‘Socialism with an iPad!’ McDonnell unveils Labour’s tech-savvy vision
In a speech at Imperial College London, McDonnell planned to lay out his objective to spend 3.5 percent of UK gross domestic product (GDP) on infrastructure.
The shadow chancellor argues Labour is the only party that can “re-establish the supply chain between shop floor and government that has broken down in recent years, bringing workers and unions together to advise policy-makers on the future direction of the economy,” according to the speech.
The speech also contains a promise to create “an Innovation Policy Council with a clear, mission-led goal to boost research and development spending and maximize the social and economic benefits from that expenditure.”
He calls the wedding of pro-worker policies with modern innovation “socialism with an iPad.”
The bolstered funding to support infrastructure can be freed up by changing the corporate tax system so companies are incentivized to invest the £400 billion (US$611 billion) which they currently sit on, he argues.
In particular, McDonnell stresses that he wants to provide more support for freelancers working in the “gig economy” – which comprises of tech firms which avoid employment loopholes by acting as a mediator for clients and providers.
According to McDonnell, the gig economy “may be a nice phrase, but can hide a grim reality for those who depend on the new world of work for their livelihood.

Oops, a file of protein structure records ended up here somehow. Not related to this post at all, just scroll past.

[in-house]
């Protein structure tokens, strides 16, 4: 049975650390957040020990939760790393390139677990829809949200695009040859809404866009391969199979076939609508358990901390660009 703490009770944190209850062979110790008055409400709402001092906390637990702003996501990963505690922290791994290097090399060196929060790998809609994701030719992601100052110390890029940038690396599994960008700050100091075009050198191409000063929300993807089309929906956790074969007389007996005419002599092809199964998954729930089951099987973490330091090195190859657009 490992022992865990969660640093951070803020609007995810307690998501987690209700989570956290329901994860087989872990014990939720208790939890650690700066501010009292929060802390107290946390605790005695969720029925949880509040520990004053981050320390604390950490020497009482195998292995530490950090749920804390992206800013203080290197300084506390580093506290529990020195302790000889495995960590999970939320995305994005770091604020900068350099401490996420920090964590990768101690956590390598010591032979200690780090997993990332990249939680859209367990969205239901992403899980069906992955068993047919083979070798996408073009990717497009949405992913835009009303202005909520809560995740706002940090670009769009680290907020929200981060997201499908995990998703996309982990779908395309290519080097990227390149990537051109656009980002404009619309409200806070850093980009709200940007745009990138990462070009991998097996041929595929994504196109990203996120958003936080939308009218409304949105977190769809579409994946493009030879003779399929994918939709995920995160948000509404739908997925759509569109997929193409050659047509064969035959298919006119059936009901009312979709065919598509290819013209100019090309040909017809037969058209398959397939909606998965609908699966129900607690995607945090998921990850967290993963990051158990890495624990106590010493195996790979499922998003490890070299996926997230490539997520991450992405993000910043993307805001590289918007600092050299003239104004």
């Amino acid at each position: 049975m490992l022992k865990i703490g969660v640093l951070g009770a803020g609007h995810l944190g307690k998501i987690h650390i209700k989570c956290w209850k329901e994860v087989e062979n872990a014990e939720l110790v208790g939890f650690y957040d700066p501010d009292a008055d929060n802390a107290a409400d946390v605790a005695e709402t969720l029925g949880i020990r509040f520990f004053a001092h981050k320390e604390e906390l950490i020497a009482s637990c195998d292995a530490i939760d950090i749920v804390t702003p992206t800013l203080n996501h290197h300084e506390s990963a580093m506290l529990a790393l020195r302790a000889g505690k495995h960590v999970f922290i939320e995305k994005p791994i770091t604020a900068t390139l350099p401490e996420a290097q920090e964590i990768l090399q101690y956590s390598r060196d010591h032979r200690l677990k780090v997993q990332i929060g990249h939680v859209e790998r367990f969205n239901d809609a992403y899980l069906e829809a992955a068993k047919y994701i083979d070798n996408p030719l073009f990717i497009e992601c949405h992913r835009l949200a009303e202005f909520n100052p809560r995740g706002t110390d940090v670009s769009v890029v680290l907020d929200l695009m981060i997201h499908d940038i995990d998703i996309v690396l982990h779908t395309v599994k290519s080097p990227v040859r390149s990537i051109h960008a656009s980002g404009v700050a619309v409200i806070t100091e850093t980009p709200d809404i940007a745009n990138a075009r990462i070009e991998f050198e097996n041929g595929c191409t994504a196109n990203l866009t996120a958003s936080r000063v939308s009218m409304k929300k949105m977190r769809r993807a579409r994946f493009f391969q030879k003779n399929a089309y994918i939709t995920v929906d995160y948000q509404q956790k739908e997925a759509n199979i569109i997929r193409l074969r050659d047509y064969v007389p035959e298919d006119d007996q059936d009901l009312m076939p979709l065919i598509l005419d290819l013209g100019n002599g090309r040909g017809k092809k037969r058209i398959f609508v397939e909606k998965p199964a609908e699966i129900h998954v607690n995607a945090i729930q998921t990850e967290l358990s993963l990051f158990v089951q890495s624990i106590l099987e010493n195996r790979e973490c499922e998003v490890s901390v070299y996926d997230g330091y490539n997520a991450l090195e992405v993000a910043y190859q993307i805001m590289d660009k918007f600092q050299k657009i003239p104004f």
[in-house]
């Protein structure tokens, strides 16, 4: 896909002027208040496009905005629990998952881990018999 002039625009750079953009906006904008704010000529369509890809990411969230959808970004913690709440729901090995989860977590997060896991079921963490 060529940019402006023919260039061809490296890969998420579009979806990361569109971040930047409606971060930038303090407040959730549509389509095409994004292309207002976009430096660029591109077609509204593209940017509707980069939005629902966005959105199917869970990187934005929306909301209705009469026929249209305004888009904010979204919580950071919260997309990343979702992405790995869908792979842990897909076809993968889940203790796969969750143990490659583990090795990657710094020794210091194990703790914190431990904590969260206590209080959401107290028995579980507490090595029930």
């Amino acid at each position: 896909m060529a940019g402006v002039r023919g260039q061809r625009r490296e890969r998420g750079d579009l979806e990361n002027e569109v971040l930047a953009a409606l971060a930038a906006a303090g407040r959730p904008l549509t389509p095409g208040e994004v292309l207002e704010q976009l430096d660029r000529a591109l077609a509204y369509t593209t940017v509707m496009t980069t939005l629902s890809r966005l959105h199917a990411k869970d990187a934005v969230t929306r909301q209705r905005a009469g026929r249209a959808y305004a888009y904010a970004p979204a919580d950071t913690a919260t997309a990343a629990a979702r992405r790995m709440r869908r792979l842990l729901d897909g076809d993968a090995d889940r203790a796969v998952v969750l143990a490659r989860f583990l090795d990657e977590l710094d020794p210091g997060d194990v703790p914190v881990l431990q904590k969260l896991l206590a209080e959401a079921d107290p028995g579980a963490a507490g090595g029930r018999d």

“Millions of workers are excluded from the hard-won protections of formal employment contracts. And relentless pressure is placed on those, the majority, still protected.”
Companies like taxi firm Uber have come under fire for failing to provide secure, stable work for their service providers and for avoiding paying tax.
McDonnell’s speech comes as the head of Labour’s general election campaign Spencer Livermore called on leader Jeremy Corbyn to publish an internal inquiry into the party’s May 2015 defeat.
He said that under Corbyn’s leadership the party was even further from victory at the next general election.
“It is important we have as wide a debate as possible about why we lost to make sure we learn the right lessons, and publishing that [internal inquiry] is an important contribution to that debate,” Livermore said.
McDonnell was also criticized this week for reportedly signing a letter in April which advocated abolishing the monarchy and called for armed police units and MI5 to be disbanded.
McDonnell insisted that although he had been photographed with the letter, he did not sign it.